Note: A slightly belated review of the matinee performance on Saturday 17th August 2013.
Credit where credit is due, after three Edinburgh International Festival theatre shows where narrative has been either absent or cut to shreds, Teatrocinema at least tell a story. There are serious problems with this story, but it is at least a step back towards what I regard as theatrical sanity.
The story is about a particularly nasty form of love. An English teacher sees a woman on the subway to whom he is instantly attracted. He follows her home where he assaults her. She has him arrested. So far, so reasonably explicable if not very nice. However, it is at this point that things begin to go awry. The criminal charges against him are withdrawn (no explanation for this is offered). He nevertheless serves two months in prison. Released, he continues his pursuit of her leading to further acts of violence against both her and other people, in private and in public. I hung on for the one hour and forty minutes in the hope that there would be some satisfying pay off but there frankly isn't (at one point I began to wonder if it might all be revealed as a fantasy, but no).
There are three problems with this. The first is a moral one – although we have two performers on stage virtually throughout (the man and the woman), the latter is permitted to say nothing of any consequence – indeed she is virtually silenced. The second problem with that is that it is a serious failure dramatically. I think it is at least plausible that this might have stood up better as drama if done as a monologue. Possibly the silent woman is supposed to have all kinds of symbolic weight but I found it very ineffective. There seemed really no good reason for her not to say anything of substance, the more so as the one-sided narration of the man struck me as increasingly untrustworthy (also laughable which given the subject matter is also a problem). The third problem is the overall trajectory of the plot. I realise theatre often requires some suspension of disbelief, but I found it increasingly impossible to believe that the protagonist would not have found himself in jail long before the play reached the half way mark.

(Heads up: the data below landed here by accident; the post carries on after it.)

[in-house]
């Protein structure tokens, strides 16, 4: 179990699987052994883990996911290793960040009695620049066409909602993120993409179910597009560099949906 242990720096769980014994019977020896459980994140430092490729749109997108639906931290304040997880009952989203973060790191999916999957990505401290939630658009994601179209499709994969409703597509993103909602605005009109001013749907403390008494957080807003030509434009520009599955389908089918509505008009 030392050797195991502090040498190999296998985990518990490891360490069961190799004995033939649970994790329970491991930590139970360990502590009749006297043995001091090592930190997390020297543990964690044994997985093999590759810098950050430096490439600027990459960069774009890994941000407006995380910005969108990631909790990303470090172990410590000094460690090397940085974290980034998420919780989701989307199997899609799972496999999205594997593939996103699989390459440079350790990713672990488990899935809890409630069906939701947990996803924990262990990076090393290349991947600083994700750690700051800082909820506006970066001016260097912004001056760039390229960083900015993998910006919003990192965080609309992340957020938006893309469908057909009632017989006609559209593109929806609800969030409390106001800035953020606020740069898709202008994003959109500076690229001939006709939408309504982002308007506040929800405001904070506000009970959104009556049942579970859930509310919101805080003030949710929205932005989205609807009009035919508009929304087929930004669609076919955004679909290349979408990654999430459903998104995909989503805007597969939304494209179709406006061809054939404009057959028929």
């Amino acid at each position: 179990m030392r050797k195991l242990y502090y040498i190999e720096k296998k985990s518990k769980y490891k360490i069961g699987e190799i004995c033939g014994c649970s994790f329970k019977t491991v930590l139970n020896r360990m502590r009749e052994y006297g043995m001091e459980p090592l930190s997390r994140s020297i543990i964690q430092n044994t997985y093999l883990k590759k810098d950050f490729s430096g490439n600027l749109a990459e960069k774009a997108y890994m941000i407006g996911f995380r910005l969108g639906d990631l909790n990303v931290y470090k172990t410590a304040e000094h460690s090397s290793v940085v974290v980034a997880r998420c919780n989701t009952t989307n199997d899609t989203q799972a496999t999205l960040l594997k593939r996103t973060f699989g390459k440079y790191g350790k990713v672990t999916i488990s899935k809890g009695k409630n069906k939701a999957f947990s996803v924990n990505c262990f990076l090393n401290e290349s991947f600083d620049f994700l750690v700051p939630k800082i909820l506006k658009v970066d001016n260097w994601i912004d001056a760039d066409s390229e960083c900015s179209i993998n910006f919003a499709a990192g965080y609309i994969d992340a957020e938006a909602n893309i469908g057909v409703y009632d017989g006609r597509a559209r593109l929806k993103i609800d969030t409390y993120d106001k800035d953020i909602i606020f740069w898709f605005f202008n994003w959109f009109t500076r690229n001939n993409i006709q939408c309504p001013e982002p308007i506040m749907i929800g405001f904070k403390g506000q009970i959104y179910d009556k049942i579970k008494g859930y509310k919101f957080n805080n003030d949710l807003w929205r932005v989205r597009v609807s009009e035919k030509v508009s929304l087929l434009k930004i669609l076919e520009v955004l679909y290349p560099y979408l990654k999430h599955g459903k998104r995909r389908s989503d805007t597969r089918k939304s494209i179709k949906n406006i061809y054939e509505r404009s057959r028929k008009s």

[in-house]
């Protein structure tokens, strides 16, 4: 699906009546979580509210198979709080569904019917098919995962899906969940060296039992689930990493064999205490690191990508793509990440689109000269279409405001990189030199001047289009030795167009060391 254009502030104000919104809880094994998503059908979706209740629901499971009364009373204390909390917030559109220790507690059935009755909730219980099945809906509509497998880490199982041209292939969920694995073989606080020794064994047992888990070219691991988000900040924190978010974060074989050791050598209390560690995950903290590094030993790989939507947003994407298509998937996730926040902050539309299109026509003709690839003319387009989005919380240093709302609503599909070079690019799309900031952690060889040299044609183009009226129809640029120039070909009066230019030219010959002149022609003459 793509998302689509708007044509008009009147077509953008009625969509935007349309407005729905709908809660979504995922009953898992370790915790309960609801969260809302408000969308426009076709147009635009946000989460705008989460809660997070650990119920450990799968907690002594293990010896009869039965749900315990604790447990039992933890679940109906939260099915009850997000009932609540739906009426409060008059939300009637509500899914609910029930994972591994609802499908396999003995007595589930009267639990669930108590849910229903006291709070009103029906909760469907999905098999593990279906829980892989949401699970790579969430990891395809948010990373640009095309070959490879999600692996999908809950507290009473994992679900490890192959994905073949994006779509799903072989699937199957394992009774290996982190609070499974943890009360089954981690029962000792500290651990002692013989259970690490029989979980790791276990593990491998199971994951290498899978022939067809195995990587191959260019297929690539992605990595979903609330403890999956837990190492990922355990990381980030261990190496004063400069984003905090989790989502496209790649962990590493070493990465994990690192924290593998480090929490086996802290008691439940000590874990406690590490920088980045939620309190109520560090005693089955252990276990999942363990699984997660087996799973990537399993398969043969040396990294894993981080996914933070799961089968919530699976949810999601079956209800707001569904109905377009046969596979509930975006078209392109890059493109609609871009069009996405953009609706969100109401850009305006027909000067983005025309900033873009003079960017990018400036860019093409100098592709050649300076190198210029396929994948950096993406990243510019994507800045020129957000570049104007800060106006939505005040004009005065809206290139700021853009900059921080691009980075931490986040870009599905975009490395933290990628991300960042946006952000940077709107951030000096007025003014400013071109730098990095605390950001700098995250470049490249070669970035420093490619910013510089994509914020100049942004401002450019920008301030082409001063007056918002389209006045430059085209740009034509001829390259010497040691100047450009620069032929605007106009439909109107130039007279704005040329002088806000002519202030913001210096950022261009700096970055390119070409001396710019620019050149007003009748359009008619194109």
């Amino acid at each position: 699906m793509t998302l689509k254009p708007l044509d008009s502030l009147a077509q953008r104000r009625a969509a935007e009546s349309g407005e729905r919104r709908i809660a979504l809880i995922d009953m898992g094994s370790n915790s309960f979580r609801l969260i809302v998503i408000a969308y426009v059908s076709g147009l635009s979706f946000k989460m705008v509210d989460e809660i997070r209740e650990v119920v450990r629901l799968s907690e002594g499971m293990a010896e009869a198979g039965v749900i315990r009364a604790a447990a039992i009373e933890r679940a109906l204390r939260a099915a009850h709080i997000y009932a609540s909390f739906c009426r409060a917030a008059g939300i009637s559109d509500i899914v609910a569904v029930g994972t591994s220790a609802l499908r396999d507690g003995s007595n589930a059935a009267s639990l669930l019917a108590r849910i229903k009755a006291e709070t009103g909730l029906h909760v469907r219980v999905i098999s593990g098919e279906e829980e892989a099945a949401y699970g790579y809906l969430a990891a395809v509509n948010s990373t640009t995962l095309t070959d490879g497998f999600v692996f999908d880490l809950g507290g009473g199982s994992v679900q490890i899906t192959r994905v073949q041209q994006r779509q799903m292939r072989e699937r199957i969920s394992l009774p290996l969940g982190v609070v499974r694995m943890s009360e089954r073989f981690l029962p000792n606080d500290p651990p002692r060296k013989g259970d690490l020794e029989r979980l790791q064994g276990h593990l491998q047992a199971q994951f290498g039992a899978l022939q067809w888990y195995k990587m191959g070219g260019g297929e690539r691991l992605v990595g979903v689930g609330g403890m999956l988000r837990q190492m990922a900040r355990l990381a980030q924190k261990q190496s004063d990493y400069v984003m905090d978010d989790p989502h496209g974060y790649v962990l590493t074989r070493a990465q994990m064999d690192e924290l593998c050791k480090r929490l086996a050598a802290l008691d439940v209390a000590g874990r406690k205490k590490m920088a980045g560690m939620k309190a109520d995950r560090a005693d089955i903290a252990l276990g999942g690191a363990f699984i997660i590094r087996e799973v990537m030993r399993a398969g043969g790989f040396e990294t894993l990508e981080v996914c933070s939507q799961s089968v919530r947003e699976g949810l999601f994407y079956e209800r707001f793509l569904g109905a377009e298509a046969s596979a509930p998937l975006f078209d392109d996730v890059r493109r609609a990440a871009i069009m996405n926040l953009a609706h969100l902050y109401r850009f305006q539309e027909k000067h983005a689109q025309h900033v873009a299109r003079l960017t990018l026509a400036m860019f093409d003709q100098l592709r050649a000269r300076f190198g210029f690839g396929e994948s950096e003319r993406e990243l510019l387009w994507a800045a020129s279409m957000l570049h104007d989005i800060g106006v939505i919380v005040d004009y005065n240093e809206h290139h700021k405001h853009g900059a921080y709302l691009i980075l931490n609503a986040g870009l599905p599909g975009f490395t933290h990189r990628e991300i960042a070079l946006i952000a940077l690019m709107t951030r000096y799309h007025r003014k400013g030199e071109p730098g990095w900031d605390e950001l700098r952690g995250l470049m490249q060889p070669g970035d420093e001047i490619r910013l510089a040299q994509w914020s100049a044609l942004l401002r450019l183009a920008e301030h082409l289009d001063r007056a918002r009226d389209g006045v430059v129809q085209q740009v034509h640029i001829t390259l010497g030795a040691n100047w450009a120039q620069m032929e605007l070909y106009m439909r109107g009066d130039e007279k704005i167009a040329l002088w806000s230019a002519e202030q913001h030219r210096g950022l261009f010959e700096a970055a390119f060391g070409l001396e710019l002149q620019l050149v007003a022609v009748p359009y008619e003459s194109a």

I was previously pretty critical of the stylistic approach of this company after their 2010 Festival appearance. Indeed my memories of that were sufficiently bleak that I was rather surprised that Mills had offered them a return slot (I fear this is another instance of the so far ill advised technology theme wagging the programming dog). To be fair, that approach – of filmed backgrounds – works far better for this show than it did for Sin Sangre. On a purely technical level you have to admire those visuals and the skills of the two performers (Julian Marras and Bernardita Montero) in playing within them. But despite the better fit it still doesn't make for a satisfying theatrical experience.
I come back, with this show, to a point I've made on previous occasions. Although the key elements of character, narrative and emotional engagement are more present here than in other EIF 2013 theatre shows, they are still given substantially less weight than technical wizardry. I have yet to see a show with such a balance that convinced me that the approach can create truly great theatre. I fear however that on the form of recent years the International Festival are likely to go on trying.